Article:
With the Superbowl behind us (congrats to the Chiefs and Andy Reid, who’s planning finally paid off) and spring around the corner, it’s a great time to start your planning process. You may have heard the saying “If you fail to plan, you plan to fail” or maybe, “Plan your work and work your plan”. But what does this really mean? My guess is that most of the people reading this don’t have a plan. Planning does not ensure success, but it does greatly improve your odds of being in business for a long time.
There are many different ways of doing marketing planning. The model that I use, regardless of the size or type of business, is as follows:
The first step in the planning process is to analyze the external environment. These are the things that are outside of your control, but can significantly impact your business, in both a positive and negative way. Typically, we start with a lengthy discussion of the following areas and work with our clients to identify to what extent they impact their business.
What is happening in the political arena? Does a particular party or person help or hurt what you are trying to do? Think about what happened four years ago during the presidential election. If we have a new President or shift in the senate/house majority in 2020, what will happen to your business?
Are there any legal rulings on the horizon? This could be specific to alcohol or things like zoning, parking and lawsuits that impact retailers, distributors and restaurants.
Is the economy improving or declining? How does your company perform in either situation? Do you think the trend will continue?
What are the social trends? We live in a digital world (social media, texting, group chats, sharing (Uber/Lyft, Airbnb etc.) eat-in versus takeout, buying local, food trucks, BYOB, hanging out with friends, cans vs. bottles vs. draught, drinking with friends or drinking alone.
How does technology impact your business? Think smart phones, e-commerce, user generated content, POS systems, self-checkout, tablets, equipment, delivery trucks, GPS, self-driving cars & trucks.
Competitive analysis comes next. We guide our clients through an exercise to identify and evaluate direct and indirect competitors. Don’t just think about the ones that look and act like you do. Think about how our business has changed with Uber Eats, Grub Hub, Go Puff, Amazon, Home Delivery etc. How do they compete? Where are they strong? Do they have a weakness?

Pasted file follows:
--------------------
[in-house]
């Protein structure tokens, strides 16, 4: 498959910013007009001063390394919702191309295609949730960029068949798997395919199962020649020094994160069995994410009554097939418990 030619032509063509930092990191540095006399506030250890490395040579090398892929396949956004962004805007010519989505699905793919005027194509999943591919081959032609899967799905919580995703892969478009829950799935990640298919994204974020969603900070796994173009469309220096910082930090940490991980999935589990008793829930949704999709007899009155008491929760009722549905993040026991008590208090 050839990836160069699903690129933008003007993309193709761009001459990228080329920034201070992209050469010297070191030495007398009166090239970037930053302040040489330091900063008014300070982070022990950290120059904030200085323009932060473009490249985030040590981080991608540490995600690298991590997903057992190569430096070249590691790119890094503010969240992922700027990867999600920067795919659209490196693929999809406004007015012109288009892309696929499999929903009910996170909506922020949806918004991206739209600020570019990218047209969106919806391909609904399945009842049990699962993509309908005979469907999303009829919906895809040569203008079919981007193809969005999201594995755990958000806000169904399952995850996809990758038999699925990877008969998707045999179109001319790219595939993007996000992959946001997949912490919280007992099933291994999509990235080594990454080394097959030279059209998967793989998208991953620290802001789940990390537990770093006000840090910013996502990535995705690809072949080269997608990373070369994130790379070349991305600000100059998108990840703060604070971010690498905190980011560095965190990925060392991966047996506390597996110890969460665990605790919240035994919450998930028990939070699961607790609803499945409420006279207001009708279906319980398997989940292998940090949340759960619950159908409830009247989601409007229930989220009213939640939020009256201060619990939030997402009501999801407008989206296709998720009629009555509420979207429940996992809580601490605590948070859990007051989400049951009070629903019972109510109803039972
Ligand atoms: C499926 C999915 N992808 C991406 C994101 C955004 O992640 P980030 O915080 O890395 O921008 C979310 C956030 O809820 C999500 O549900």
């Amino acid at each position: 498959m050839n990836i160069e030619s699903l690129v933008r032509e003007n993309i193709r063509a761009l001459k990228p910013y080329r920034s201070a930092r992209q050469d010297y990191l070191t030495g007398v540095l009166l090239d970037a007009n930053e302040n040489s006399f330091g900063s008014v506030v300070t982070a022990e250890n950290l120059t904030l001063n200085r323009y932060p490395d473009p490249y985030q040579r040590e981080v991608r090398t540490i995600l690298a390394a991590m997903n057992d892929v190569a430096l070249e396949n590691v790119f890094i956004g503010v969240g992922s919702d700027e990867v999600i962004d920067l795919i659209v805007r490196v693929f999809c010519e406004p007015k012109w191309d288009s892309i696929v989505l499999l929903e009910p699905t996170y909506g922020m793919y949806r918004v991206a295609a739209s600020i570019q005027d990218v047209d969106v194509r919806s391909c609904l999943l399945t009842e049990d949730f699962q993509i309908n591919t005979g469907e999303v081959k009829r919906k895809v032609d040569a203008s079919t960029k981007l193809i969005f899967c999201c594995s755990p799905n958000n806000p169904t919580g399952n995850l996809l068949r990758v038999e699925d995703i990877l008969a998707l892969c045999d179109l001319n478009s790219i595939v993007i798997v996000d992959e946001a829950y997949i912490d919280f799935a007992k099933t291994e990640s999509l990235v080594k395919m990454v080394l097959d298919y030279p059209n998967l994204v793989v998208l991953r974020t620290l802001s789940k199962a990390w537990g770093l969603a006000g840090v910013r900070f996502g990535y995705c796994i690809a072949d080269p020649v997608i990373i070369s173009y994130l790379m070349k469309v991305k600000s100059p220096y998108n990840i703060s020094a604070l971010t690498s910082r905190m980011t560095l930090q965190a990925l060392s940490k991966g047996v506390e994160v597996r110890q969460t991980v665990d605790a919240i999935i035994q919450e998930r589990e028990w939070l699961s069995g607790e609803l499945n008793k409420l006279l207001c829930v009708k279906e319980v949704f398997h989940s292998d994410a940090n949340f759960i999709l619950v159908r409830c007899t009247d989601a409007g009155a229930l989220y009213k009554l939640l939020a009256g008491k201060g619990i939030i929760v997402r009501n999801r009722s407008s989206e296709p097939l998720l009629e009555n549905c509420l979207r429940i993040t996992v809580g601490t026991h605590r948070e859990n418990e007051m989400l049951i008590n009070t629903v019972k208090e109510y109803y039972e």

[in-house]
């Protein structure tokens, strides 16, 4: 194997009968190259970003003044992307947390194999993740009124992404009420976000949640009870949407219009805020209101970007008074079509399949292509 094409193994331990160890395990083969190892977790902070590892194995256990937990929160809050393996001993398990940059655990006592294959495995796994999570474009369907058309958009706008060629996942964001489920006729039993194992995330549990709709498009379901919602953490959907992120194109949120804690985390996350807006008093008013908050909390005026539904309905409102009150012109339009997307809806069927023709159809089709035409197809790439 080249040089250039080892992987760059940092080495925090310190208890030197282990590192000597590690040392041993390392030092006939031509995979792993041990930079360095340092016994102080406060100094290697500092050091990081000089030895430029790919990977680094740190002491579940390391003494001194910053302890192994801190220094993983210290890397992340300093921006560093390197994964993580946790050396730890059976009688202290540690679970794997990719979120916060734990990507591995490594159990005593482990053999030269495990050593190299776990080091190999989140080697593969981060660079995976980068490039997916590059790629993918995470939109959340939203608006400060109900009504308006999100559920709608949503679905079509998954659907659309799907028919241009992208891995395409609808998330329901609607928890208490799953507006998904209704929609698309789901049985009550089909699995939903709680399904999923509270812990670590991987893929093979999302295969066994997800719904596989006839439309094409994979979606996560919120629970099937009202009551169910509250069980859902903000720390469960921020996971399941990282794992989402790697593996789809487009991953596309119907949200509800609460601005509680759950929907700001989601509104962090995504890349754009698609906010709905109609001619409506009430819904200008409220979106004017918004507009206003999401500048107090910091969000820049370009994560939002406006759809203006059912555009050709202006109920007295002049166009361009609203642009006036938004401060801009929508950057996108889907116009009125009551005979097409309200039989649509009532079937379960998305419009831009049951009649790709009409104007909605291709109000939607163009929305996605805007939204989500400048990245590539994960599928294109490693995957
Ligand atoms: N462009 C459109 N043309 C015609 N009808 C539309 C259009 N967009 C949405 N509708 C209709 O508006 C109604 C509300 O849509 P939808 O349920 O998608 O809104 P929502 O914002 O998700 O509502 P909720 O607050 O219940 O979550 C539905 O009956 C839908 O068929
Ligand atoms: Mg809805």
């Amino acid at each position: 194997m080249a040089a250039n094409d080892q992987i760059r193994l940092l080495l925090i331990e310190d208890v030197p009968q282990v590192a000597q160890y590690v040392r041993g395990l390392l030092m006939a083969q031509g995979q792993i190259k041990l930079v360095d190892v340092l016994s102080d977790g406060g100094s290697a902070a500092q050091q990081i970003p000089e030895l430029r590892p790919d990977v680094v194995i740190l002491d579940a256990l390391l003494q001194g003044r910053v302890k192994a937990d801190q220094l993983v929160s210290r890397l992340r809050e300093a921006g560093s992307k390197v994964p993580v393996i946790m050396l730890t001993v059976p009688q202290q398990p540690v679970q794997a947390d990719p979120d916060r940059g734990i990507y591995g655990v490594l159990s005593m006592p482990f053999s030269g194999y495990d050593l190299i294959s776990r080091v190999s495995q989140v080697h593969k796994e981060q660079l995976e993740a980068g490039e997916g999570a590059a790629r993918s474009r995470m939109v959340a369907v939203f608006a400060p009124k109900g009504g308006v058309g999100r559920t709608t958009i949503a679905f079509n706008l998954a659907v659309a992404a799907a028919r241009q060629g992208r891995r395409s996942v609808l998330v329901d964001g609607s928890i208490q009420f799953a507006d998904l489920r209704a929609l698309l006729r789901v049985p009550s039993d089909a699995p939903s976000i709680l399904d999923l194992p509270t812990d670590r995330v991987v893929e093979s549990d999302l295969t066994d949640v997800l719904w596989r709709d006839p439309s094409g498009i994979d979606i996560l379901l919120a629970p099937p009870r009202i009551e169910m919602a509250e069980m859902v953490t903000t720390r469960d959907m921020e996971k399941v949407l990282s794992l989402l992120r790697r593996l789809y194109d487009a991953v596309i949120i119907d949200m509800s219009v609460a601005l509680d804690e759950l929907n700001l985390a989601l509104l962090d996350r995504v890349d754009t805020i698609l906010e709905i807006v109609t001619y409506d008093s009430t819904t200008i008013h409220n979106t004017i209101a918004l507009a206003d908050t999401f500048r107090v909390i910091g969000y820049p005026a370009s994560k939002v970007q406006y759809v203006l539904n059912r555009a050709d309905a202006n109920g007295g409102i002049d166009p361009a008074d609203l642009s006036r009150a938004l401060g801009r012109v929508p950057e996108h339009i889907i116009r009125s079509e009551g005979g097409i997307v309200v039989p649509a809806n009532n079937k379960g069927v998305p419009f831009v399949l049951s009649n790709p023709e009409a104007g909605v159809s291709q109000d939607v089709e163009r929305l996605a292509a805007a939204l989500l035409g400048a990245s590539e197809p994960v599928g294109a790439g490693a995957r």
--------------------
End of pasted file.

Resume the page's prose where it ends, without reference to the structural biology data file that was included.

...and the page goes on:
Next, we turn our focus to the internal environment. These are controllable factors.
- What is your company all about? (Brands, categories, services offered).
- How is your management team set up?
- Who are your current heavy users/buyers?
- Who is your primary target market? (For example, Boomers/Gen X may be your current heavy users/buyers but Millennials/Gen Z may be your target).
- How is your product/brand currently positioned to each target market?
- Evaluate your current strategy and marketing mix. Be critical!
- Will the same mix work for both your current users and target market?
This helps identify what your company/product has to offer. It should also identify if your company is successful and/or has fluctuations in demand, which might require promotional assistance, new products, packaging, etc.
Finally, you should perform a SWOT analysis. This identifies the strengths/weaknesses and opportunities/threats that come out of external, internal and competitive analysis. If you can put one of your strengths against a competitor’s weakness, you will generally be very successful. Similarly, if you can improve or eliminate a weakness, that gives your competition one less way to attack you.
At this point you have the framework or outline for a marketing plan. You can develop your product, price, promotion & distribution strategies and tactics and start the game. This is something you can do yourself, if you have the time and expertise, or have someone help with this process. “Plan your work and work your plan!”
And remember, marketing is a race with no finish line.
George Latella teaches Food Marketing at Saint Joseph’s University in Philadelphia. Food Marketing which is the largest major at Saint Joseph’s University recently celebrated its 57th anniversary. George is also a partner in Beacon Marketing group which provides Marketing planning, research, and e-commerce/direct marketing communications for food and beverage companies. George can be reached at email@example.com or 610-660-2254.